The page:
Adult “Picky Eaters” May Have Unusual Eating Disorder

By: Alison Brewer, Intern

As a child, I had the traditional outlook of “macaroni and cheese is good, broccoli is bad.”  When you’re young, it’s almost like you are supposed to be picky.  As I grew, I became more open to new foods so that I now have a very short list of ‘I Don’t Like You’ foods.  However, the title of picky eater doesn’t outgrow everyone and has recently been identified as a potential eating disorder.

Uncommon Disorder

Eating disorders are more common than people think. One out of 100 kids will struggle with one. We’ve heard of bulimia and anorexia, but these are not the only eating disorders in existence. Doctors have changed the term of the condition ‘picky eating’ to ‘selective eating’ when it seems we do not outgrown it. The Diagnostic and Statistical Manual of Mental Disorders, will now contain ‘selective eating’ in the 2013 edition.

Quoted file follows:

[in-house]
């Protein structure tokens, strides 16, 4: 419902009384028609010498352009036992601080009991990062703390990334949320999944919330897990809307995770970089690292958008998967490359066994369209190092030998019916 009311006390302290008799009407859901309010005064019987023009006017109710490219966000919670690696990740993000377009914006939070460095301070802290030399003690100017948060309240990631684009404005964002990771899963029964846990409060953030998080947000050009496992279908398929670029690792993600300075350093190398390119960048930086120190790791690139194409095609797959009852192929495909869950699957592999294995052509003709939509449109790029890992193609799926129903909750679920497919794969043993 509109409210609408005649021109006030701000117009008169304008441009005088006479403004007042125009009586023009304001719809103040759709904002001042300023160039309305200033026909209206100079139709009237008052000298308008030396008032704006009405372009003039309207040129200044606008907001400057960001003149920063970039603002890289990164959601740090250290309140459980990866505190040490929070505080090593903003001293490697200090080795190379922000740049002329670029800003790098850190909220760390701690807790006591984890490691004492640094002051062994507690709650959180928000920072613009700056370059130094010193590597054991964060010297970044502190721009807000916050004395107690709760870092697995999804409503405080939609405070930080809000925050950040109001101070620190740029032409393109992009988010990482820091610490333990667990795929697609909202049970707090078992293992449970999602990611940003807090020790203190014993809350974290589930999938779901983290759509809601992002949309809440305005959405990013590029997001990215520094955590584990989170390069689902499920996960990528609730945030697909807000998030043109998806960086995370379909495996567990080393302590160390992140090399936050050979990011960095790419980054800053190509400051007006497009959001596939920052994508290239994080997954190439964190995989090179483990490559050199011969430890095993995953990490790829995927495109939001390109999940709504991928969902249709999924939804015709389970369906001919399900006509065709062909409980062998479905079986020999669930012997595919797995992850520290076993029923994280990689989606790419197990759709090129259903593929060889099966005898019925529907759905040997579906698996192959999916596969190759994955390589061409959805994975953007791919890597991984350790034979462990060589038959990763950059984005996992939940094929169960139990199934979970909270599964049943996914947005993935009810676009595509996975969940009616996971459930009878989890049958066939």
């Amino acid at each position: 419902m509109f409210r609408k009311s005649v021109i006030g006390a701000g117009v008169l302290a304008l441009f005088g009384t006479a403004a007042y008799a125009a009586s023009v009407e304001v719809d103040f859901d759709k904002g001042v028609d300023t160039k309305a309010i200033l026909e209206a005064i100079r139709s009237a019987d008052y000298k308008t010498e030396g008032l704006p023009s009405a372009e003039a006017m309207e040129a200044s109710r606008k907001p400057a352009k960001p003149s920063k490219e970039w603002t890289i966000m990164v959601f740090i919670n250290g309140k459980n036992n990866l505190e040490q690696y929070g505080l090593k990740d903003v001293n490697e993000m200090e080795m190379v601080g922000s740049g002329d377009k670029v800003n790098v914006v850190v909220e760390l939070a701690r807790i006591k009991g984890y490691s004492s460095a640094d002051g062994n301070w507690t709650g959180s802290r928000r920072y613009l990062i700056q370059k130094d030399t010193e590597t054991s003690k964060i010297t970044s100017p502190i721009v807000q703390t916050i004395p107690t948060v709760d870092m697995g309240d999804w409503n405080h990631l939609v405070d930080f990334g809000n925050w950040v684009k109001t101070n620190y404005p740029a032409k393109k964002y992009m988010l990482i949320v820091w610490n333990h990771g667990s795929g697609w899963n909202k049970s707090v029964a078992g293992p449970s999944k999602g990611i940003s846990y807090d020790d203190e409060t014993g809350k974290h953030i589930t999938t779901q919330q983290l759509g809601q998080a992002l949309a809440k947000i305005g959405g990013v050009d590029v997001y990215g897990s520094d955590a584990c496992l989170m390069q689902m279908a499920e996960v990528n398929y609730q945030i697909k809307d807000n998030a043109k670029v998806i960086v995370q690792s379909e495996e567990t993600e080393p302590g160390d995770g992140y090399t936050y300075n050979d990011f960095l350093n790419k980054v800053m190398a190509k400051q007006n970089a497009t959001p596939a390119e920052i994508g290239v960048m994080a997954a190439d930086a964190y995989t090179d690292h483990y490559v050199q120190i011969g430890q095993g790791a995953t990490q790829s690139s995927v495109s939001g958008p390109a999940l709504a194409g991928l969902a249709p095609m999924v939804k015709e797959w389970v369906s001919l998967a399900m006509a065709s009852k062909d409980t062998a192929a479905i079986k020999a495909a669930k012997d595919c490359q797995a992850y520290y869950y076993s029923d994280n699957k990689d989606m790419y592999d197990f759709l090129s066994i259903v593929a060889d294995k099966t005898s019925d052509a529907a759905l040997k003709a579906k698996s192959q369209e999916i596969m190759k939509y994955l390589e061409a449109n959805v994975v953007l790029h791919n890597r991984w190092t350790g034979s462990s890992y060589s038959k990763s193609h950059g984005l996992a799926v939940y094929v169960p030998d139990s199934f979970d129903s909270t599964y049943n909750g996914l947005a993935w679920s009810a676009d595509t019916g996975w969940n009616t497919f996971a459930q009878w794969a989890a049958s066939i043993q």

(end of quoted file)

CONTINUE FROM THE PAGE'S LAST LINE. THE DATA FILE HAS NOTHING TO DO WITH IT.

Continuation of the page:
Researchers from Duke University and the University of Pittsburgh have started a registry of picky eaters, allowing individuals to input habits and characteristics of eating patterns online.  They hope through this connection, identification, support, a potential treatment will be produced.

Habits of Selective Eaters

It seems the major habit for those with selective eating is not based on calories or health issues, but more on a mental block for allowing certain foods to contact their tongue.  Some doctors hint there may be a  connection to obsessive-compulsive tendencies while others indicate it may be more connected to attention deficit disorder.  The true reason is unknown, but is probably more accurately decided  on an individual basis.  Yet, because of the general habit, doctors can agree that nutritional issues will arise or continue to persist without proper balanced diets.